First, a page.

Sure, taking the reader on an emotional roller coaster ride is essential in novels and short stories, but what about emails, resumes, blog posts, proposals? They’re all designed to influence the reader in some way. You want to pass along information, yes, but you also want the reader to feel a certain way about that information.
Maybe you want to impress them, get them excited, make them cautious, get them angry, encourage them to keep going, or any number of emotions. The better a job you do at making them feel, the more influential you are, and the better your chances of getting what you want.
So, you might wonder… how?
The world is full of people who can scribble down their ideas, but to bring those ideas to life, to make them take up residence in the mind of the reader, lurking in the background, tugging, pulling, and cajoling their emotions until they think and feel exactly as you want? That’s a rare skill indeed.
The good news is it can be yours. There’s even a shortcut.
How to Instantly Become a Better Writer
Use power words.
Rather than describe what I mean, let’s deconstruct an example from the great Winston Churchill:
We have before us an ordeal of the most grievous kind. We have before us many, many long months of struggle and of suffering. You ask, what is our policy? I can say: It is to wage war, by sea, land and air, with all our might and with all the strength that God can give us; to wage war against a monstrous tyranny, never surpassed in the dark, lamentable catalogue of human crime. That is our policy. You ask, what is our aim? I can answer in one word: It is victory, victory at all costs, victory in spite of all terror, victory, however long and hard the road may be; for without victory, there is no survival.
Well, there was a lot on the line. Under attack from Germany, Britain was fighting for its survival, and somehow, someway, Churchill had to find a way to inspire his countrymen to greatness.
He chose words. Or, to be more accurate, power words.
Let’s take a look at the passage again, this time with all the power words underlined:
We have before us an ordeal of the most grievous kind. We have before us many, many long months of struggle and of suffering. You ask, what is our policy? I can say: It is to wage war, by sea, land and air, with all our might and with all the strength that God can give us; to wage war against a monstroustyranny, never surpassed in the dark, lamentable catalogue of human crime. That is our policy. You ask, what is our aim? I can answer in one word: It is victory, victory at all costs, victory in spite of all terror, victory, however long and hard the road may be; for without victory, there is no survival.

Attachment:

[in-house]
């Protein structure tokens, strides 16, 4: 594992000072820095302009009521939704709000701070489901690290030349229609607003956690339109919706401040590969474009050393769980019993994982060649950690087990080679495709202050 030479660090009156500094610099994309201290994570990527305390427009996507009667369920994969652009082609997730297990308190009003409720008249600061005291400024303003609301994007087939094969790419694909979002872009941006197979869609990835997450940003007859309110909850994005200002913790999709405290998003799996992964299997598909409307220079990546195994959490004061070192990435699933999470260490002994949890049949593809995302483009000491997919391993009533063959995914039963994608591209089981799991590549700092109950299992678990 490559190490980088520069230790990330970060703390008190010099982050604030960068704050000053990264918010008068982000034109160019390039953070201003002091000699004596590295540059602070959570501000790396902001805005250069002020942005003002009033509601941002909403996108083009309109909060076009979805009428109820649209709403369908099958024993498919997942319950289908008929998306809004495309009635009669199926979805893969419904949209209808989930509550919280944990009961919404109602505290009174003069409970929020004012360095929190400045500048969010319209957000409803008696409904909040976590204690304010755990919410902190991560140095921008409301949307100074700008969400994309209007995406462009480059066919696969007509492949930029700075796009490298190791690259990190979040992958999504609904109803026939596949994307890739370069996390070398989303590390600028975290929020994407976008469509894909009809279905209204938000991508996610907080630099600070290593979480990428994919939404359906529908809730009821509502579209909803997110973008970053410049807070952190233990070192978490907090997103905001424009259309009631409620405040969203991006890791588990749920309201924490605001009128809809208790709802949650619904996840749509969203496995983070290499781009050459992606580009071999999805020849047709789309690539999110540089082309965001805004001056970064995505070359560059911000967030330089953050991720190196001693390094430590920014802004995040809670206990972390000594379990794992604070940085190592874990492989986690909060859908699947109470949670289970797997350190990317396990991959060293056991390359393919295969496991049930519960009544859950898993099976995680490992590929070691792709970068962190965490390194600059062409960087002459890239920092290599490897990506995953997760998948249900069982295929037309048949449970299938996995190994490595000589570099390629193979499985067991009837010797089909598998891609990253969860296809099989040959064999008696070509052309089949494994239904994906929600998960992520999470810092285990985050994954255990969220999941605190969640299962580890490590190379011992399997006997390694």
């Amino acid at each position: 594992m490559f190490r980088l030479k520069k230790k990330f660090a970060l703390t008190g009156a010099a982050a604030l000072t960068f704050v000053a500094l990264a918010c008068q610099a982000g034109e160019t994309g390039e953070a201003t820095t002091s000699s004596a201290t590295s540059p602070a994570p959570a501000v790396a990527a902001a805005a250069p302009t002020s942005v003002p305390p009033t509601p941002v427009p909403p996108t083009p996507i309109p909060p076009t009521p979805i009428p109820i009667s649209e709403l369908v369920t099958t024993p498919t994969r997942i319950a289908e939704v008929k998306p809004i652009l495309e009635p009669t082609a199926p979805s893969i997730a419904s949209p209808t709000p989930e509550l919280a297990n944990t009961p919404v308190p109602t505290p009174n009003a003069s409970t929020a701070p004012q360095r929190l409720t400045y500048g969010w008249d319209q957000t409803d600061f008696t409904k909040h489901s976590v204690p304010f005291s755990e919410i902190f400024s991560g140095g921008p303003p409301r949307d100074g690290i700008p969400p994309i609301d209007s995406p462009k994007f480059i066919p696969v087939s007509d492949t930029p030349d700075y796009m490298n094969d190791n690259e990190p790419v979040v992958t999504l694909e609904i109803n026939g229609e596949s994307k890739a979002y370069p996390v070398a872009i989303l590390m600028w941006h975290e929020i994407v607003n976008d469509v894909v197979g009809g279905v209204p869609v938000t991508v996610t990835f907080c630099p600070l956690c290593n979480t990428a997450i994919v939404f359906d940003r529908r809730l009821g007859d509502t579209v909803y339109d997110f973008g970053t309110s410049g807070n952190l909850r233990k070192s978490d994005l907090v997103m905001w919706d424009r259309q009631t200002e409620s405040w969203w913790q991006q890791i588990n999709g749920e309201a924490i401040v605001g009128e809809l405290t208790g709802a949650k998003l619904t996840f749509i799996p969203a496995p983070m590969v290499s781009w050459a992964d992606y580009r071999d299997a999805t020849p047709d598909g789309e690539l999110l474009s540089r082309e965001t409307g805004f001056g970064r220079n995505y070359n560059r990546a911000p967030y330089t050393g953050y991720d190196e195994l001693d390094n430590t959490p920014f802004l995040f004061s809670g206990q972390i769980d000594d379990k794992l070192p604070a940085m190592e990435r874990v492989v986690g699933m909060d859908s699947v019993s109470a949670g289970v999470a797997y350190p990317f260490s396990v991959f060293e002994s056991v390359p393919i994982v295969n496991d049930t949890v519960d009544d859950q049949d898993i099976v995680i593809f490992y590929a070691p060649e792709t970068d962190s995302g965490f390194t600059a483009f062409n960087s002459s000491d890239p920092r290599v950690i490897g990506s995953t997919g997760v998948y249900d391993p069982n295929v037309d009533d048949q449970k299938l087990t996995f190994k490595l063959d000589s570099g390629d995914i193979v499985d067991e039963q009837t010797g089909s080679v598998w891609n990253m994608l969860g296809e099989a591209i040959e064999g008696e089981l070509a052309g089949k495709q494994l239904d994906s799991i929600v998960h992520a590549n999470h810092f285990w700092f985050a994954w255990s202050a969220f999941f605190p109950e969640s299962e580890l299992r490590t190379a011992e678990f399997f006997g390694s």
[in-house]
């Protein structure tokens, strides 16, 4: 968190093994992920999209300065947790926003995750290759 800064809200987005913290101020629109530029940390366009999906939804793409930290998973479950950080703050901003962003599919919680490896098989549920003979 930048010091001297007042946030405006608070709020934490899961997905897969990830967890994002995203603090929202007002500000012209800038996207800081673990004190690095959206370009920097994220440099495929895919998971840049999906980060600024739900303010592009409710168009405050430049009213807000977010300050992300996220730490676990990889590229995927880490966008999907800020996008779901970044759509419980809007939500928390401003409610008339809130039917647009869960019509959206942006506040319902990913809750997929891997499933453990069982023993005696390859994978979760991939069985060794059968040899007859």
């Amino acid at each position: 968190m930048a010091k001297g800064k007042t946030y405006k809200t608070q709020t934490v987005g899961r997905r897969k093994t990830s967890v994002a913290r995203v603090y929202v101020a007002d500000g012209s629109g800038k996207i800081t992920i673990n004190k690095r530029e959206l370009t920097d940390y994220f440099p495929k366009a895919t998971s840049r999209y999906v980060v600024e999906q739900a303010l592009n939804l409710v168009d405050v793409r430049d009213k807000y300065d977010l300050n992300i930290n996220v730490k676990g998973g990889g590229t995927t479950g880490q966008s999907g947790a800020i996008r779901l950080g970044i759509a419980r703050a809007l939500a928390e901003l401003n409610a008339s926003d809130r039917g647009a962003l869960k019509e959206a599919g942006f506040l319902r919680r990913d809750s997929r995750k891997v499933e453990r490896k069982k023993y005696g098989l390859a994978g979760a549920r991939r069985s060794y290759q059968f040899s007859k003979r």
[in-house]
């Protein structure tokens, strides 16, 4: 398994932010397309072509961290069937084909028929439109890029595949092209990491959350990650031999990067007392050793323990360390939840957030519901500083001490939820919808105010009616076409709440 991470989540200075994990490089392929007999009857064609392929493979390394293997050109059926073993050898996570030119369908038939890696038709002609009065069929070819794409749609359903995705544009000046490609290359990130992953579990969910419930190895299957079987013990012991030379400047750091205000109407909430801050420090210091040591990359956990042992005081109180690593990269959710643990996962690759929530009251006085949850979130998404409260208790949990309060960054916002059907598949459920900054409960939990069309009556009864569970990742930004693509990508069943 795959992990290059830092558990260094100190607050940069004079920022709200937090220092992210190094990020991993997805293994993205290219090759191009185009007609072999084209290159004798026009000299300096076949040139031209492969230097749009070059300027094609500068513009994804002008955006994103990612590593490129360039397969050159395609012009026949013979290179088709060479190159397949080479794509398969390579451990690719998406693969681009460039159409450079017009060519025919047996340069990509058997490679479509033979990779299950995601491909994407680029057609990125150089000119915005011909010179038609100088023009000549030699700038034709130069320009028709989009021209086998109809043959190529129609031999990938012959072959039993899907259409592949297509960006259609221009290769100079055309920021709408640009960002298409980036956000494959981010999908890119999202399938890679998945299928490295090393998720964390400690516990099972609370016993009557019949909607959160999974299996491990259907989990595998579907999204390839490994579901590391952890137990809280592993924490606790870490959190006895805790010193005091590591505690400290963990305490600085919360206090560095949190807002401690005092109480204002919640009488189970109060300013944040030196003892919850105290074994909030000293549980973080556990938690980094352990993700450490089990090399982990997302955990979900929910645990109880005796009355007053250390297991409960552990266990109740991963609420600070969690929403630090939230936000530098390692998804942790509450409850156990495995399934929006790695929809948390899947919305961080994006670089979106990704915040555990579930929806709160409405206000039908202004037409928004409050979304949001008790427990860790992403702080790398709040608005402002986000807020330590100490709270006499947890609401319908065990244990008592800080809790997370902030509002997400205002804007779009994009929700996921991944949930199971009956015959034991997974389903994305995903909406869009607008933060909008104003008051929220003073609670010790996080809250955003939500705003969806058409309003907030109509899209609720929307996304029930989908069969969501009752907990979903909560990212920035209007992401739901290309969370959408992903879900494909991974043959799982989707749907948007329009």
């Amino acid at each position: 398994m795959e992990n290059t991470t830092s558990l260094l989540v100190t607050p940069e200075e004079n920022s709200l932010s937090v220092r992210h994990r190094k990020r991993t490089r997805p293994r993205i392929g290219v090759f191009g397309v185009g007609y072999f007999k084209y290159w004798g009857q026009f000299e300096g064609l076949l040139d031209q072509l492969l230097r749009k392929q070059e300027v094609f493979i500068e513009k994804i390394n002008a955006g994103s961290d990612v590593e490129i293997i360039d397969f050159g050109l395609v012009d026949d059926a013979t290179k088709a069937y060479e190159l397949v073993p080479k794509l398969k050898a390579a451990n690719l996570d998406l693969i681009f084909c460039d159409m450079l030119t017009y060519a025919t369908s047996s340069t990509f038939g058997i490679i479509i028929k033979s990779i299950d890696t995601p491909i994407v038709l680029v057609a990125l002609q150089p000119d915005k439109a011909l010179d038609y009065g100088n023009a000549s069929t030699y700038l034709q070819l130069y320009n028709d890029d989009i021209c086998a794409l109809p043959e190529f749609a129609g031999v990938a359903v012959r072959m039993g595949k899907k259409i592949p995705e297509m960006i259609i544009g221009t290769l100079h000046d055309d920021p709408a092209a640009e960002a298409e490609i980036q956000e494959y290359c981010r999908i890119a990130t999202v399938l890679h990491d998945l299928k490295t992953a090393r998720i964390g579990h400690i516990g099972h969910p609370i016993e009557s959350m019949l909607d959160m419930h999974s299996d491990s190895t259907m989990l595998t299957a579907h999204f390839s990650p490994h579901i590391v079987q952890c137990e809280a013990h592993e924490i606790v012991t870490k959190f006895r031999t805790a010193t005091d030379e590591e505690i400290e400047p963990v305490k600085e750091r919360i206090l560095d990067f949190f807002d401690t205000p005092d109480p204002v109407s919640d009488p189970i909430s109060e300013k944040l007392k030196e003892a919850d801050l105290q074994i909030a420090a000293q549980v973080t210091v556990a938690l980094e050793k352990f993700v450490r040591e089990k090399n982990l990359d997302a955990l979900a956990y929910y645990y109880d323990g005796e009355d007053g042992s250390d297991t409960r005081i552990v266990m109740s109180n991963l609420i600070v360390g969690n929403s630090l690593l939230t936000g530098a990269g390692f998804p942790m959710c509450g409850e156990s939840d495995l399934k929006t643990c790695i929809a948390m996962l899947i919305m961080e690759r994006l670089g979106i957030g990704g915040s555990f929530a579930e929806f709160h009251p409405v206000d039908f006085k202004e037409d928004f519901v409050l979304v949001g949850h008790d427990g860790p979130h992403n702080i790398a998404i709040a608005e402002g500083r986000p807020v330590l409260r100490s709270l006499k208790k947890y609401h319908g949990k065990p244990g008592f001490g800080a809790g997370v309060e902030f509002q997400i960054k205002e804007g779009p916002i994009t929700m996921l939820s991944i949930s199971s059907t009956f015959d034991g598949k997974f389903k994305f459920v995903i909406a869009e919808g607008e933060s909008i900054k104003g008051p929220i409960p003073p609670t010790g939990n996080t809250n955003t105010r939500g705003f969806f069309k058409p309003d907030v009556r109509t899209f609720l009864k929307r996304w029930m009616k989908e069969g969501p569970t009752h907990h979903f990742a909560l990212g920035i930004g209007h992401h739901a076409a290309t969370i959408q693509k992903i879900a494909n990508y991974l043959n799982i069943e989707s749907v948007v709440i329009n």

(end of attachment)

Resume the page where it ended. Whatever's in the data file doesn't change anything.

Each underlined word makes the audience feel something. In this case, Churchill intermixes words that cause fear, such as “struggle,” “tyranny,” and “terror,” with words that cause hope, such as “strength,” “God,” and “victory.” The last, in particular, is repeated over and over, practically drilling the emotion into the minds of the audience.
It’s no accident. Smart speakers, as well as their speechwriters, sprinkle their speeches with carefully-chosen power words, drawing the audience from one emotion to another as skillfully as any novelist or screenwriter.
Granted, that’s not all they do. The best writers use an entire tool chest of techniques to create emotion, and power words are only one such tool.
But there’s good news.
For beginning writers, power words are one of the easiest tools to master. Unlike many storytelling strategies which can take years of practice to master, you can start sprinkling power words into your writing, and you’ll notice an immediate lift in the quality of your prose.
All you lack is a list of power words to use, but of course, I have you covered there too. 🙂
317 Power Words to Start Using Immediately
For years now, every time I mentioned power words to my students, someone always asked:
“Where can I get a list? Is there a book I can buy?”
Sadly, not that I’m aware of. That’s why I created this list.
Slowly, over a period of several weeks, I catalogued all the power words that jumped out to me, organizing them into categories based on the emotion you want to create, so you can easily find the right word. In the future, I’ll also update the list, adding new words on a regular basis to make it the most comprehensive list of power words available anywhere.
It costs nothing. All I ask in return is you share it with your friends and readers when appropriate, helping it reach the people who need it most.
Want a handy PDF containing all 317 Power Words (plus 50 exclusive bonus words) to download and keep? Get it Here.
Calling All Fearmongers
Let’s do a little experiment.
Just for a moment, stop reading this post, turn on the television, and go to a major news channel. Watch it for five minutes, listening for the words below.